LA Noire takes an uncompromisingly cinematic approach to gaming, which will definitely please some gamers who want to experience a robust approach to interaction. It succeeds brilliantly in recreating the design and feel of a classic film noir thriller, but this approach does have its drawbacks. In order to keep the main plot going, you don't have too many branches to choose from. Interrogations and interviews do change some of the outcomes, but missing a few questions won't change the overall pace of the game. You're given most of the information you need from the clues you gather, but there are a few red herrings which are time consuming and frustrating. While you have some say in which questions you ask, the answers are usually pre-conceived so there isn't much at stake. When it comes to the order of each investigation, LA Noire gives you little room to maneuver, you basically go where the game says you will, and there doesn't seem to much divergence offered players. This is slightly disappointing, but given the scale and complexity of the missions you have, its understandable. These design limitations aren't really that important in the overall scheme of things and don't detract from the overall experience. When you look at the larger scope of the game, its hard not to be impressed by LA Noire's ambition, execution and aesthetics. Its sterling visuals and coherent design make for a consistently excellent title from an aesthetic standpoint, one that immerses the player into an evocative and sometimes shocking world. Its plot unfolds slowly at first, but gains momentum in an effective manner that takes you on an engrossing, stylish tour of the dark side of Los Angeles. This is definitely one of the better cinematic titles in terms of its finished design, and its engrossing, stylish world is definitely one most players will want to experience.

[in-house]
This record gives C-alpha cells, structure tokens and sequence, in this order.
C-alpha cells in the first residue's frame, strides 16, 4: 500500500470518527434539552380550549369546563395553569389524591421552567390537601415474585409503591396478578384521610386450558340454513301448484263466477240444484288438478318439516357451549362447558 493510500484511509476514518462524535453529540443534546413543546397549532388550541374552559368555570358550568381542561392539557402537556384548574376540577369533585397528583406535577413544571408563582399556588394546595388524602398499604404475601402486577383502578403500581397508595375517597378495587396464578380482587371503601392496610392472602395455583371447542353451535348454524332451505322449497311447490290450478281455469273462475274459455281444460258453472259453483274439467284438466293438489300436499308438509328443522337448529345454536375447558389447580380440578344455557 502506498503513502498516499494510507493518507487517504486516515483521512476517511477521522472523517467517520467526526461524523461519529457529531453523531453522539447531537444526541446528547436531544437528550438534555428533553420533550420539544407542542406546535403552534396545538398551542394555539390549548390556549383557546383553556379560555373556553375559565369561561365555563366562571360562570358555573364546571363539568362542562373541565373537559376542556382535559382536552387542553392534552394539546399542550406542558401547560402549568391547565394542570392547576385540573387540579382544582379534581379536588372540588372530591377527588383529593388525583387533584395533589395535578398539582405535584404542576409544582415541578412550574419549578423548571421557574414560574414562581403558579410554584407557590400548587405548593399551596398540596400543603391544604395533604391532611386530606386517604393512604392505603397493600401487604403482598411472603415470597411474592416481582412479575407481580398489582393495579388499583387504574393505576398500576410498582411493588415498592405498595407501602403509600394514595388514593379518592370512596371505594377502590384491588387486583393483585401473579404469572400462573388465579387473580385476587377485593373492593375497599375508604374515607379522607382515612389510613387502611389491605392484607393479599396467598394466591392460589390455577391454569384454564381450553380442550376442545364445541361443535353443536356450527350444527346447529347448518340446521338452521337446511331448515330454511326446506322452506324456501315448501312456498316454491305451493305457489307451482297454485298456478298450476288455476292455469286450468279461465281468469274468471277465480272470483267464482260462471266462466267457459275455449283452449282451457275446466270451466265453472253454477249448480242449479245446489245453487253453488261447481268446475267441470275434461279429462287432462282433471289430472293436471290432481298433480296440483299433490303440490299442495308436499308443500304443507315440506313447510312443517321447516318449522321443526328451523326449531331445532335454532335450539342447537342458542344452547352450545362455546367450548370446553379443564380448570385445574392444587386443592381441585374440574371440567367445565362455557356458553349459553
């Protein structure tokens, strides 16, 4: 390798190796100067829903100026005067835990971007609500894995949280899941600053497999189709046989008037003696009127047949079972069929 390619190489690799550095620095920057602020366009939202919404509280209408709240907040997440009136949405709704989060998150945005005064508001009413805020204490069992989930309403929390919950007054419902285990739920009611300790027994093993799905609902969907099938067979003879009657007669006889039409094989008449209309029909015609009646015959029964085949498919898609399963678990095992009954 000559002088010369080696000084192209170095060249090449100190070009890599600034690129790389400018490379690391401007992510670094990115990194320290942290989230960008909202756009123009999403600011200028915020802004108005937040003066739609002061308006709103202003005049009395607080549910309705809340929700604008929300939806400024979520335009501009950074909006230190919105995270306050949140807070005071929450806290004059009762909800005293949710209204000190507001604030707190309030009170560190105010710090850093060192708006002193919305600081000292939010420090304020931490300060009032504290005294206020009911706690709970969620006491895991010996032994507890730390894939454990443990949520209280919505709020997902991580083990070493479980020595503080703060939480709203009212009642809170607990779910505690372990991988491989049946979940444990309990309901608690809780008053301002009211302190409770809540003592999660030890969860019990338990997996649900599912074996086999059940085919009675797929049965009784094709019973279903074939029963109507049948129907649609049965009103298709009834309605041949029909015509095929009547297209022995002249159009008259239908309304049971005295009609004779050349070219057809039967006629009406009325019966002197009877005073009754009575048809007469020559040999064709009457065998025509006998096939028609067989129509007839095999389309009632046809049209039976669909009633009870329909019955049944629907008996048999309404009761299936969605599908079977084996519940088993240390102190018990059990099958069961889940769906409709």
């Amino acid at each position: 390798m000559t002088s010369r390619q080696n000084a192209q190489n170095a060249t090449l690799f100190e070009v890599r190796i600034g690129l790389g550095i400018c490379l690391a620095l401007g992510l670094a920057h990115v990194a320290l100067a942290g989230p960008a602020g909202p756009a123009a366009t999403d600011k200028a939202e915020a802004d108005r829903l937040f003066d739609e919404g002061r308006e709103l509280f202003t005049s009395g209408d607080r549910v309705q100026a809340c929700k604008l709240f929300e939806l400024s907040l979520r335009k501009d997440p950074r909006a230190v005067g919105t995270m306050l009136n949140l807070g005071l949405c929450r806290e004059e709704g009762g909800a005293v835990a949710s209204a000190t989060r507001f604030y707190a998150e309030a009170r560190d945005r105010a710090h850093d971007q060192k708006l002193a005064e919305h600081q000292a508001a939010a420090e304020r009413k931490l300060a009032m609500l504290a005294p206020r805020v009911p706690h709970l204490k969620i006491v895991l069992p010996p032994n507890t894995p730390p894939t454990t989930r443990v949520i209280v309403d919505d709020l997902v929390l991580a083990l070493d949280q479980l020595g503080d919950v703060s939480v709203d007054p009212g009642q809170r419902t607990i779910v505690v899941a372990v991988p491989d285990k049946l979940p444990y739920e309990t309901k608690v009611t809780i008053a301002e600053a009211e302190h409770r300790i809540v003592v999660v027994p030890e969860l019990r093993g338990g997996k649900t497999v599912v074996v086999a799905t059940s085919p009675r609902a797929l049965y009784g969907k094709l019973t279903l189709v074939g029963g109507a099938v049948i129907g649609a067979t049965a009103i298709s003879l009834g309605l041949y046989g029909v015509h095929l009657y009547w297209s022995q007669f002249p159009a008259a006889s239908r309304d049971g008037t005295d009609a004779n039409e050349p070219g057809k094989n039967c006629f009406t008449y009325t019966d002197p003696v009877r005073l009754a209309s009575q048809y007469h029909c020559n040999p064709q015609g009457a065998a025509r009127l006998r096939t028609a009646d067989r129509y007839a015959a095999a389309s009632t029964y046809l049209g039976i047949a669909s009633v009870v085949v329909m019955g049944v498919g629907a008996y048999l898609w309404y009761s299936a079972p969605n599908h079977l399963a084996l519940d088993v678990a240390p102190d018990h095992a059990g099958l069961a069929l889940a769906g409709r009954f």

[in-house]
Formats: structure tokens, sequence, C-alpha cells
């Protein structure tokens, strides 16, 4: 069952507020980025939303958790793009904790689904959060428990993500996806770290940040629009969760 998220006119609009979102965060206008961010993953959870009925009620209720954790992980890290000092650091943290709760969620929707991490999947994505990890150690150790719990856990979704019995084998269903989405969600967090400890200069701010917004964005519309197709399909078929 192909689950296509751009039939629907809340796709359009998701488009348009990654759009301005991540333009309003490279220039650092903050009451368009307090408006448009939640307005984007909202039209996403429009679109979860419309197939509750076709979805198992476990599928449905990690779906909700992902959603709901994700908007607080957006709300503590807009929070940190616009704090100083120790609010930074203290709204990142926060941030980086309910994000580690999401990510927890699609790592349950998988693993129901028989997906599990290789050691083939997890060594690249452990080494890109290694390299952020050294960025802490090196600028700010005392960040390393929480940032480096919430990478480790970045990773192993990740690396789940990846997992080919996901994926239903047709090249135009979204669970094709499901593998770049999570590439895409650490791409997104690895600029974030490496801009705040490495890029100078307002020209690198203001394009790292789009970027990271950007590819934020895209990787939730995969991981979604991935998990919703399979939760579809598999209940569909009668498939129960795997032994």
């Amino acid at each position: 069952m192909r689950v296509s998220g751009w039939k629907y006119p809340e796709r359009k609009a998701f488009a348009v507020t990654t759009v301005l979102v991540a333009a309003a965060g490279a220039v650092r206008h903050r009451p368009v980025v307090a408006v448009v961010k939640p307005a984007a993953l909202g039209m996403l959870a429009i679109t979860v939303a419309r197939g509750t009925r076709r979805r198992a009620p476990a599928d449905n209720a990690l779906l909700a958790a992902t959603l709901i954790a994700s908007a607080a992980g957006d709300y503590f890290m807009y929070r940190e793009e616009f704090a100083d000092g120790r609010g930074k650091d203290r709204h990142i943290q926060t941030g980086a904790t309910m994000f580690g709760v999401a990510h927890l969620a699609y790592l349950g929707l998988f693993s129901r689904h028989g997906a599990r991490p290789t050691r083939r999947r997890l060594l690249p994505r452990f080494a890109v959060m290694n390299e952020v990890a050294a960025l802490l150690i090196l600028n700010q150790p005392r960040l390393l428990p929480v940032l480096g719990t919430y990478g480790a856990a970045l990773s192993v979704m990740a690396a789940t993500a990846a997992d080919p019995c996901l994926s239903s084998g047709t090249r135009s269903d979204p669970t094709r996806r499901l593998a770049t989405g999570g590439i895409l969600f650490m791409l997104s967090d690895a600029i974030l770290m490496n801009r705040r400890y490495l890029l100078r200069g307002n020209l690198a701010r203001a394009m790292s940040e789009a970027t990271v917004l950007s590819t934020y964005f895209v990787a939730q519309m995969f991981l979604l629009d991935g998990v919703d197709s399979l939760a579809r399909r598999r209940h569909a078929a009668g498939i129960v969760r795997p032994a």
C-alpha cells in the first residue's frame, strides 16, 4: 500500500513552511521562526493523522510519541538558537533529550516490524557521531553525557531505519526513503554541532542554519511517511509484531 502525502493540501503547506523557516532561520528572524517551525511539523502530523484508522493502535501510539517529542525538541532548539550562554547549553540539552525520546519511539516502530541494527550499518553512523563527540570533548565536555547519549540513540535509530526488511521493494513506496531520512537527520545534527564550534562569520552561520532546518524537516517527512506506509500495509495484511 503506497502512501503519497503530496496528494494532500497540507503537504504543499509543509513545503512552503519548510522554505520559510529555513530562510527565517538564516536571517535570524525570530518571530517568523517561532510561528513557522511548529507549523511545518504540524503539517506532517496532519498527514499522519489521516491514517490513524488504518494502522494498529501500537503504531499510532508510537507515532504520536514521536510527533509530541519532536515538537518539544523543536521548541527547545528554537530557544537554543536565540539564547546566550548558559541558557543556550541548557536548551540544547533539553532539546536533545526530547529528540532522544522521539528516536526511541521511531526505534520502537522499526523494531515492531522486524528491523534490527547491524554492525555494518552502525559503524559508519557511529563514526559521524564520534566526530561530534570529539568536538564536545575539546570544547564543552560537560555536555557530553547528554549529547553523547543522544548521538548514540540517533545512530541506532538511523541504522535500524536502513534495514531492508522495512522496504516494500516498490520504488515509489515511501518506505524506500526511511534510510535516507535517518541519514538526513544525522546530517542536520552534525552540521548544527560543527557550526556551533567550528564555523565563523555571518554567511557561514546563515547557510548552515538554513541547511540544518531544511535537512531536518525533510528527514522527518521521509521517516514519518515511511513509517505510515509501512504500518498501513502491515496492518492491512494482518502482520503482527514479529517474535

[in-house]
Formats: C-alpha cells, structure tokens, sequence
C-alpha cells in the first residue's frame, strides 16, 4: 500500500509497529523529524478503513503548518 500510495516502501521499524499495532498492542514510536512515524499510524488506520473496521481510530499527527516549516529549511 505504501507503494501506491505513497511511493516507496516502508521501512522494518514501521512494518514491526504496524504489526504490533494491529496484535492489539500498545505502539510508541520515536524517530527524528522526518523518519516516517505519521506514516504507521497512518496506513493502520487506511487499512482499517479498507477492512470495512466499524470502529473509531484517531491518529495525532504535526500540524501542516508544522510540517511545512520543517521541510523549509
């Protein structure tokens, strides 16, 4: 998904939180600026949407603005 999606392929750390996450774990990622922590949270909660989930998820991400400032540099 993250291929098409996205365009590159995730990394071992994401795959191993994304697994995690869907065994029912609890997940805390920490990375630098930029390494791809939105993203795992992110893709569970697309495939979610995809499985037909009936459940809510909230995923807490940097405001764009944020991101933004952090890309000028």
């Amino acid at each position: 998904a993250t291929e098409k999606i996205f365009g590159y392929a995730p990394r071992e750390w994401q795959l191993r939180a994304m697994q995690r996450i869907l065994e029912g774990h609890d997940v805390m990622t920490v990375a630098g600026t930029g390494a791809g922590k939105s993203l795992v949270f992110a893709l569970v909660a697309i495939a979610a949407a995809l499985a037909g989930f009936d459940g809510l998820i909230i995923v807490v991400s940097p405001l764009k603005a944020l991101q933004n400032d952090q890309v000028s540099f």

- Michael Palisano

Grade: A-